Charitable Exhortation

Joe Doakes from Como Park emails:

In what conceivable way is my charitable giving any of my employer’s business?  

 More annoying – they pick some charity they want to fund and hit up everybody to contribute.  I nominate the National Rifle Association.  No?  Why not?  Why does it have to be the United Way funneling money to Leftist causes?

 A “charitable contribution” is, by definition, a non-governmental activity for which my contribution is tax-deductible.  Why would a governmental entity be encouraging government employees to reduce the tax revenues from which we’re funded?

 Joe Doakes

It’s not like tax revenue ever really drops…

12 thoughts on “Charitable Exhortation

  1. Come on, JD!

    You know that we are too stupid to manage our own money, let alone say where we contribute it. Our overlords know better.

  2. When I clicked on the link I got the following:

    The link you are accessing has been blocked by Ramsey County, Minnesota. If you believe this is an error or need access to this link, please contact the website administrator.

  3. My company encourages us to give to charity, but they don’t require it, and we have a catalog of thousands of charities that we can choose from, with no preference of choice implied. I give to the Boy Scouts of America, Northern Star Council, and to Frasier Learning Center in St Paul (helps with special needs children). I did a quick search of our charities catalog for “gun” and the various pro-gun groups (lots and lots of “rod and gun” clubs) outweigh the various grabber groups about 2:1. GOCRA is listed in our catalog, so that’s encouraging. But then so is Brady Center and Every Town for Gunsense.

  4. My company had a strong “100%” push going on, and I thought about signing up for just $1 to make them happy, but did not, on principle. I was going to “dedicate” my funds to the Boy Scouts but found out that the way UW works is, if I dedicate my amount to the BSA, they just take it from somebody else and give it to the same stupid left-wing organization. That is, my dedicated funds do not increase the amount the BSA gets or decrease the amount anybody else gets. So I started donating directly to my favorite charity. Too bad we can’t do that with our taxes, and pick and choose.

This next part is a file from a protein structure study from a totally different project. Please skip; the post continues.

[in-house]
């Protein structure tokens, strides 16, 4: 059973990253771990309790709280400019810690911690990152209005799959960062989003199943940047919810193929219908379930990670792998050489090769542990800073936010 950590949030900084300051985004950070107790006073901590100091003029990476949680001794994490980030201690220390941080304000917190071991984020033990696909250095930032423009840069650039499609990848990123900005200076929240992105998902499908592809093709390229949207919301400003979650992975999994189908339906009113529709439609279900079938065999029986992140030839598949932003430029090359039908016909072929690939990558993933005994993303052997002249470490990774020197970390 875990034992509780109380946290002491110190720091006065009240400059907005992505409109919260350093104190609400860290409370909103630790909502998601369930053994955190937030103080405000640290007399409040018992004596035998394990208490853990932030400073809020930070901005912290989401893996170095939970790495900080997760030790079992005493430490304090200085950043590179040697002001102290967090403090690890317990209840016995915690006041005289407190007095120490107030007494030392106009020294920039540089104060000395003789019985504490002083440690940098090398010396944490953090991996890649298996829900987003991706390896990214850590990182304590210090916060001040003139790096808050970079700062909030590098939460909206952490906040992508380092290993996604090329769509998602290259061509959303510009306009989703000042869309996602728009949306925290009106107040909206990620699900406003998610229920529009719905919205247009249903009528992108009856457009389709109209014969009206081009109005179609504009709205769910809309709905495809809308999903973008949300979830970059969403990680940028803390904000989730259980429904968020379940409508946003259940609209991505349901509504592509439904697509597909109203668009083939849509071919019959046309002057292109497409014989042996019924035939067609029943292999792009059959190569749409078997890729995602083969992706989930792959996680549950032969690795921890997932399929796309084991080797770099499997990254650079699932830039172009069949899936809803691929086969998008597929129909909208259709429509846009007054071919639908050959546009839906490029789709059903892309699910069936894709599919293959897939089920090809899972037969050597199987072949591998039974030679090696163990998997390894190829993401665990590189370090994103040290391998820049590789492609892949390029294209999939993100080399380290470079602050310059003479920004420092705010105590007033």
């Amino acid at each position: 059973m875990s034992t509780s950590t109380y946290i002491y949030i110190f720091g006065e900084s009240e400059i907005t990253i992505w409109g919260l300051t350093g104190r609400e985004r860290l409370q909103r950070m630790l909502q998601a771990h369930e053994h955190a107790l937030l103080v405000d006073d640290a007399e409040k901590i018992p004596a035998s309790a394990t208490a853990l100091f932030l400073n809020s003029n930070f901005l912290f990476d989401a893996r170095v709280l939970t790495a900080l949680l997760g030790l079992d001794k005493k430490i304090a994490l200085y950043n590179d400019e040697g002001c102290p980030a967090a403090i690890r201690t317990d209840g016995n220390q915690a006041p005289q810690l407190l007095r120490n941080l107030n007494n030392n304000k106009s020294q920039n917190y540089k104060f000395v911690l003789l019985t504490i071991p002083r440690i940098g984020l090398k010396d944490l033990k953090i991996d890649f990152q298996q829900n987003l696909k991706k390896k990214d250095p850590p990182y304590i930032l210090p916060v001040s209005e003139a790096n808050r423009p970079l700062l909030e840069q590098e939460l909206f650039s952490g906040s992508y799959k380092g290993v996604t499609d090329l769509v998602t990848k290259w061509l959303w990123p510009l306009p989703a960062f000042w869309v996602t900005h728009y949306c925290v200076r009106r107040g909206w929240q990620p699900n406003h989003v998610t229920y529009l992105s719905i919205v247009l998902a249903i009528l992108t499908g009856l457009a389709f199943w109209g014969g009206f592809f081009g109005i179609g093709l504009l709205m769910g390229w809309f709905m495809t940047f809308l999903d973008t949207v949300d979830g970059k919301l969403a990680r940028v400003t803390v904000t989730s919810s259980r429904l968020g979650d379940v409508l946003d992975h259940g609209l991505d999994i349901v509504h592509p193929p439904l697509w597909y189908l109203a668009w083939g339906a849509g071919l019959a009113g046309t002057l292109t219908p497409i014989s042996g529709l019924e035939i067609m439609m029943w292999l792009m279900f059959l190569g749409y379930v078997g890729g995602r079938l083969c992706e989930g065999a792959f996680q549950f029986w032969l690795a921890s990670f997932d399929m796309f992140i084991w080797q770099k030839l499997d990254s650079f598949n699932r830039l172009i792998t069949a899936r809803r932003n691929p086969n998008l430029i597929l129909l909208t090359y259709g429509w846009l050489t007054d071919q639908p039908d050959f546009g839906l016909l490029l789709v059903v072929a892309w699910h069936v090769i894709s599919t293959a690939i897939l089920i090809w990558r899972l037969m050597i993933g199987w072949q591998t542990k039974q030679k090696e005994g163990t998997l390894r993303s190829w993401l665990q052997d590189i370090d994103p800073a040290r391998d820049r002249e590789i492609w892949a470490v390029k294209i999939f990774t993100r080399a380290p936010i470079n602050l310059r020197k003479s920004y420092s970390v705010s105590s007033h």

5. Yup, it’s United Way extortion time.

    My company sent deduction sheets around last week. I put mine in the trash, and told my boss I make my United Way donations to the Boy Scouts.

  6. Sorry about the busted link. It led to a page asking employees to suggest recipients for the Combined Charities drive, suggestions that will be narrowed down to select recipients, presumably by some committee of wise managers. We sign up to contribute, they decide who we contribute to. I can’t find a link to the current Ramsey County list, but for comparison purposes, here’s the link to the State of Minnesota list:

    Mind, I have nothing against employees making charitable contributions to worthy organizations. I don’t even care if employers offer payroll deduction to fund it. I object that it’s none of my employer’s business who I consider worthy. They hope to see 100% participation but if I decline to give money to leftists, I wreck the “feel-good” for everybody and stand out as a hater.